Abstract and concrete are classifications that denote whether a term describes an object with a physical referent or one with no physical referents. They are most commonly used in philosophy and semantics. Abstract objects are sometimes called abstracta (sing. abstractum) and concrete objects are sometimes called concreta (sing. concretum). An abstract object is an object which does not exist at any particular time or place, but rather exists as a type of thing, i.e. an idea, or abstraction. The term 'abstract object' is said to have been coined by Willard Van Orman Quine. The study of abstract objects is called abstract object theory.
The type-token distinction identifies physical objects that are tokens of a particular type of thing. The "type" that it is a part of, is in itself an abstract object. The abstract-concrete distinction is often introduced and initially understood in terms of paradigmatic examples of objects of each kind:
In grammar, a part of speech (also a word class, a lexical class, or a lexical category) is a linguistic category of words (or more precisely lexical items), which is generally defined by the syntactic or morphological behaviour of the lexical item in question. Common linguistic categories include noun and verb, among others. There are open word classes, which constantly acquire new members, and closed word classes, which acquire new members infrequently if at all.
Almost all languages have the lexical categories noun and verb, but beyond these there are significant variations in different languages. For example, Japanese has as many as three classes of adjectives where English has one; Chinese, Korean and Japanese have nominal classifiers whereas European languages do not; many languages do not have a distinction between adjectives and adverbs, adjectives and verbs (see stative verbs) or adjectives and nouns]citation needed[, etc. This variation in the number of categories and their identifying properties entails that analysis be done for each individual language. Nevertheless the labels for each category are assigned on the basis of universal criteria.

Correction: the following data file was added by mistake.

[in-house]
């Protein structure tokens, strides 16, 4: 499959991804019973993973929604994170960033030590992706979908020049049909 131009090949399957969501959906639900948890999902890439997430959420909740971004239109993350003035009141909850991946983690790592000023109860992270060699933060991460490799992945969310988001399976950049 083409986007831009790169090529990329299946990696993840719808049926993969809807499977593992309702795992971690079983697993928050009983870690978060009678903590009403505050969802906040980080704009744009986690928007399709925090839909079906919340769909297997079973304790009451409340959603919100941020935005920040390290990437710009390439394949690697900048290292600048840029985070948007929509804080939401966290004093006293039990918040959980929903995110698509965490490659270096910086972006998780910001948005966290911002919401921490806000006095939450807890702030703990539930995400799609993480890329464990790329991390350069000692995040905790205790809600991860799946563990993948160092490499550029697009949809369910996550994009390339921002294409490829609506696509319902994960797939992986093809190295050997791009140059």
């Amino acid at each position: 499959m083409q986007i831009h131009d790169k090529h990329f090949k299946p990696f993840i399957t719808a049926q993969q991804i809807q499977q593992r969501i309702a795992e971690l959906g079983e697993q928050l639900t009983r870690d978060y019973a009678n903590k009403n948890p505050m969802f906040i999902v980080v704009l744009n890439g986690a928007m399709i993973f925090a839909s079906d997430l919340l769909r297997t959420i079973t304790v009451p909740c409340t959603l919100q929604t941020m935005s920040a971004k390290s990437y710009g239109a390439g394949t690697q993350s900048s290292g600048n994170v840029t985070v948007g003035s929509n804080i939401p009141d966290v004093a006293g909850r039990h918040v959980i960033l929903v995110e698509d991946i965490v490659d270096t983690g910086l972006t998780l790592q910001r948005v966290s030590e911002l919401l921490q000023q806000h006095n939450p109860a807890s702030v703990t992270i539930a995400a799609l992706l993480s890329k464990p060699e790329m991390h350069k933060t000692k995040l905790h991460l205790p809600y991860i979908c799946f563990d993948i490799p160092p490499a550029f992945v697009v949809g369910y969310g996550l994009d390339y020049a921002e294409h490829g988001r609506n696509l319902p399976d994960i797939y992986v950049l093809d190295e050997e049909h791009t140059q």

A noun can co-occur with an article or an attributive adjective. Verbs and adjectives can't. In the following, an asterisk (*) in front of an example means that this example is ungrammatical.
Nouns are a part of speech typically denoting a person, place, thing, animal or idea. In linguistics, a noun is a member of a large, open lexical category whose members can occur as the main word in the subject of a clause, the object of a verb, or the object of a preposition.
Sultan (Arabic: سلطان Sulṭān, pronounced [ˈsulˈtˤɑːn]) is a noble title with several historical meanings. Originally, it was an Arabic language abstract noun meaning "strength", "authority", "rulership" and "dictatorship", derived from the masdar سلطة sulṭah, meaning "authority" or "power". Later, it came to be used as the title of certain rulers who claimed almost full sovereignty in practical terms (i.e., the lack of dependence on any higher ruler), without claiming the overall caliphate, or to refer to a powerful governor of a province within the caliphate.
The dynasty and lands ruled by a sultan are referred to as a sultanate (Arabic: سلطنة).